An iconic USMC photo of Foss shows the Medal of Honor recipient with his rakish grin.
The NRA has been fortunate in its 150 years to have had some of America’s greatest patriots serving as our president. Military heroes, successful politicians, television and movie personalities and pillars of the community from the private sector are just a few of the varied backgrounds of those who have led the Association since its inception in 1871.
Joseph Jacob Foss (1915–2003) was NRA president from 1988 to 1990, and he left a larger-than-life footprint in each of the above-named categories. As a United States Marine Corps pilot in World War II, he was the first to equal CPT Eddie Rickenbacker’s World War I record of 26 aerial victories. He was awarded the Medal of Honor, our nation’s highest award for gallantry, by President Franklin D. Roosevelt at the White House in the spring of 1943.
He later served as a brigadier general in the Air National Guard. As a politician, he won election to two terms as governor of South Dakota. He hosted the Emmy nominated “The American Sportsman” television show for multiple seasons on ABC, and was the first commissioner of the American Football league, serving in that office for seven years.
Larger than life, Joe Foss was an extraordinary American. His autobiography, “A Proud American: The Autobiography of Joe Foss,” written with his wife Donna, has a cast of characters who interacted with Foss that reads like a “who’s who” of the 20th century. There wasn’t anyone he didn’t know, and he treated everyone he ever met with kindness.
The first book to find its way into print about Foss was “Joe Foss Flying Marine” by Walter Simmons and published in 1943. In the book, Foss recounts the details of his early life on a South Dakota farm, how much he enjoyed being outdoors and his joy upon receiving his first gun—a BB gun—at the age of 8. His father was a strict, but fair, disciplinarian who instilled in Foss and his younger brother Cliff a sense of responsibility when it came to the handling and use of firearms.
Foss once recounted a story to me about the first shotgun he ever owned. It was a beautiful Winchester Model 12 made in 1920 with a 30-inch, full-choke barrel in 12 gauge. Foss had worked all year to save enough money to buy the gun and was finally given permission from his father to purchase it. Earning the money from various odd jobs and chores, he was extremely proud of the new acquisition once he had it in his hands.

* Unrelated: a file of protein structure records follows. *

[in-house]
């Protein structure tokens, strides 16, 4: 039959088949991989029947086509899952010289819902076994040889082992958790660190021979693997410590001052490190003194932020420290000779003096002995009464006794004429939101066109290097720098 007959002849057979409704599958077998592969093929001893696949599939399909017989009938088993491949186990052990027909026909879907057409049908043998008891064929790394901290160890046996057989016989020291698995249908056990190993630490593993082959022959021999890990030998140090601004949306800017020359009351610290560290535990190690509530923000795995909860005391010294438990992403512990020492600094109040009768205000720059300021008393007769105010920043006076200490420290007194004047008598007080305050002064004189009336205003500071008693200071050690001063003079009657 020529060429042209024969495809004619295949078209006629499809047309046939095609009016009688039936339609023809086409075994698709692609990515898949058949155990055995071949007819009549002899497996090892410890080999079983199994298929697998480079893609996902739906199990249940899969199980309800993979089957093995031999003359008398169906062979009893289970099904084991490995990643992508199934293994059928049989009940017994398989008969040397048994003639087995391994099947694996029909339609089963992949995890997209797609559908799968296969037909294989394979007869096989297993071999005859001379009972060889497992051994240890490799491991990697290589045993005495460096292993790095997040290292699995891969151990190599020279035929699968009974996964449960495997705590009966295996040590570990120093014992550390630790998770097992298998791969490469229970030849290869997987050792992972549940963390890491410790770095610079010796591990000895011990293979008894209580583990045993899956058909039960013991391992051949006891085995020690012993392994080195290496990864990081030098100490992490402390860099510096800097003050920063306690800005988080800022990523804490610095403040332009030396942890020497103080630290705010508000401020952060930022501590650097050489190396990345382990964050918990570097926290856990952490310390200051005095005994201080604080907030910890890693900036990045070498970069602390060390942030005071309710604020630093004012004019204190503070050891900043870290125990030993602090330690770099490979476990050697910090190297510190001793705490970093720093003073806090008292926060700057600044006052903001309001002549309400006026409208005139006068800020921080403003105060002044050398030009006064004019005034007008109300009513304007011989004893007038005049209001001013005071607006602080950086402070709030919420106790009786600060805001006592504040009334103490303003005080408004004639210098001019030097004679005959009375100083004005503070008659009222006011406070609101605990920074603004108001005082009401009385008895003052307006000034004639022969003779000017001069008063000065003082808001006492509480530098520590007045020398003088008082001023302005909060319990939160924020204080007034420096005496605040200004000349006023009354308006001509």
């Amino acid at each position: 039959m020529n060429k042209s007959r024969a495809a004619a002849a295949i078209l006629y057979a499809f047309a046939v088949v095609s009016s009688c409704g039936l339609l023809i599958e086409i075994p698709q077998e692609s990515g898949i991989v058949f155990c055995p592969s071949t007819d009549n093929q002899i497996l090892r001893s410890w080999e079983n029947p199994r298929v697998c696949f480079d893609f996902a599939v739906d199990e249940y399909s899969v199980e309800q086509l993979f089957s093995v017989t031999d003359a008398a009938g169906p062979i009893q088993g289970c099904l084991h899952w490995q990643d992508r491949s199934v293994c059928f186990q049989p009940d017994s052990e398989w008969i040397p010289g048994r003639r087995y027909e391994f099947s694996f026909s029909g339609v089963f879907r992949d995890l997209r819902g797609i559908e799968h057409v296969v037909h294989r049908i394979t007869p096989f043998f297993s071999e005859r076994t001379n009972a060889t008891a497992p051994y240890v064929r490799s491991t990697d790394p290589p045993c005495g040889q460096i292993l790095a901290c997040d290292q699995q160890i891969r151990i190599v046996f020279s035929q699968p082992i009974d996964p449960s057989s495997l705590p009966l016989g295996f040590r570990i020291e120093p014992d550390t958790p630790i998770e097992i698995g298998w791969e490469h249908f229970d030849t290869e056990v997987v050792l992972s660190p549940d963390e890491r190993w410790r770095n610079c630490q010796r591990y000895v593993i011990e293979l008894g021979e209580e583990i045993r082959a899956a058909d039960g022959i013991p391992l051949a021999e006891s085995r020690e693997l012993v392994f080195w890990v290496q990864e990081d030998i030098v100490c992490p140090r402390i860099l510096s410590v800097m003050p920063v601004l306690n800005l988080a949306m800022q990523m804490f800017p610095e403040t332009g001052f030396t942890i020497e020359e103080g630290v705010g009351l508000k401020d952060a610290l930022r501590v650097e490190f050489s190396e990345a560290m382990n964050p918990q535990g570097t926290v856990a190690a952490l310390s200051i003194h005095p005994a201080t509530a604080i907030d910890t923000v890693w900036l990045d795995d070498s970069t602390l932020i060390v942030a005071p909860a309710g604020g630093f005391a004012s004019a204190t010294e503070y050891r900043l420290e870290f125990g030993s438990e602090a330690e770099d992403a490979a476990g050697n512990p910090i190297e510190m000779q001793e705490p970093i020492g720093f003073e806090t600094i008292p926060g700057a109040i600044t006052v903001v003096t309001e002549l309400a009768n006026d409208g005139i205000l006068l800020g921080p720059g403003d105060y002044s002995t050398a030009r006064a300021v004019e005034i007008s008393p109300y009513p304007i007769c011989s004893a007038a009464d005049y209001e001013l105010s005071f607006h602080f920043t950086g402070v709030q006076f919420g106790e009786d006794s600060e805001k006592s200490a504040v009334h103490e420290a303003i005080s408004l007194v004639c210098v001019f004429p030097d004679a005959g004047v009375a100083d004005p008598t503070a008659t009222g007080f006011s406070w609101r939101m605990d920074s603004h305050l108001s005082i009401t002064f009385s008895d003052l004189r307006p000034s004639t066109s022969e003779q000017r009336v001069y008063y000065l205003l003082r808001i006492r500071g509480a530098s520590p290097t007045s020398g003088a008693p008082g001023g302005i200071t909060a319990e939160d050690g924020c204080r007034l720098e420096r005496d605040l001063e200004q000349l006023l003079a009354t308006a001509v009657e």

It became his prized upland game gun and few birds were able to get past his sights without being dropped by the marksman with 20/10 vision. (BG Foss’ good friend, BG Chuck Yeager, another celebrated air combat ace and avid outdoorsman, also had 20/10 vision). Foss’ Model 12 was his go-to gun throughout his adolescence on the farm and he honed his ability to lead, shoot and follow through while hunting birds.
In 1933 his beloved father was killed in a horrible accident when Foss was almost 18 years old, leaving him, his widowed mother and younger siblings alone to manage the farm. Eventually he was able to attend college, and in 1940 he joined the Marine Corps with the intention of becoming a pilot. He earned his commission and wings in 1940, and was 26 when the U.S. entered the Second World War on Dec. 8, 1941.
Combat fighter-pilot slots generally went to men 5 years younger than Foss, and he was sure he would spend the war stateside as an instructor. He was able to finally wrangle a fighter-squadron slot and headed to Henderson Field on Guadalcanal in 1942. The rest, as they are fond of saying, is history. On May 18, 1943 he was awarded the Medal of Honor by FDR at the White House, and a photo of him grinning from ear to ear was the cover of the June 7, 1943, issue of Life magazine.
The accompanying article: “Joe Foss, No. 1 Ace,” by John Field, gave Life’s readers an insight into Foss’ background and upbringing, the types of things that contributed to his success over the Japanese in the South Pacific at a time when many thought the odds could go either way in terms of final victory. Foss’ widowed mother was pictured at her desk reading a telegram from Foss. Sadly, some ne’er-do-wells who read the article realized that Foss, being an avid sportsman whose gun collection at home was in the care of his mother, settled on a plan to rob the house while she was away at church services one Wednesday evening.
They broke into the empty house, kicked the door open to his bedroom and emptied his gun cabinet. When the war ended and Foss came home, he found all of his prized guns were gone forever. The thieves, in their haste, had neglected to look behind the kicked in door where one of Foss’s shotguns was perched against the door jamb and obscured. That shotgun was the old Model 12, his first and the firearm he had labored for a year to earn the money to purchase.
Some 40 years later, Foss consigned a healthy portion of his memorabilia to an auction house in an effort to downsize his possessions. A number of firearms were up for bid, and I was the lucky winner of the Model 12. I had no idea of the backstory associated with it, and only found out when I informed the General that I had acquired it when we next saw each other at the NRA Annual Meetings a year later. It remains one of my prized possessions, especially since I had the privilege to spend many an hour in his company over the 12 years I worked with him.
BG Joseph Jacob Foss, USAF and Maj., USMC, Medal of Honor recipient, NRA President, proud American and hero of our Republic, is interred at Arlington National Cemetery. His grave is decorated every holiday season by NRA’s Executive Director of General Operations Joseph P. DeBergalis, Jr. during the Wreaths Across America “Wreaths In” event.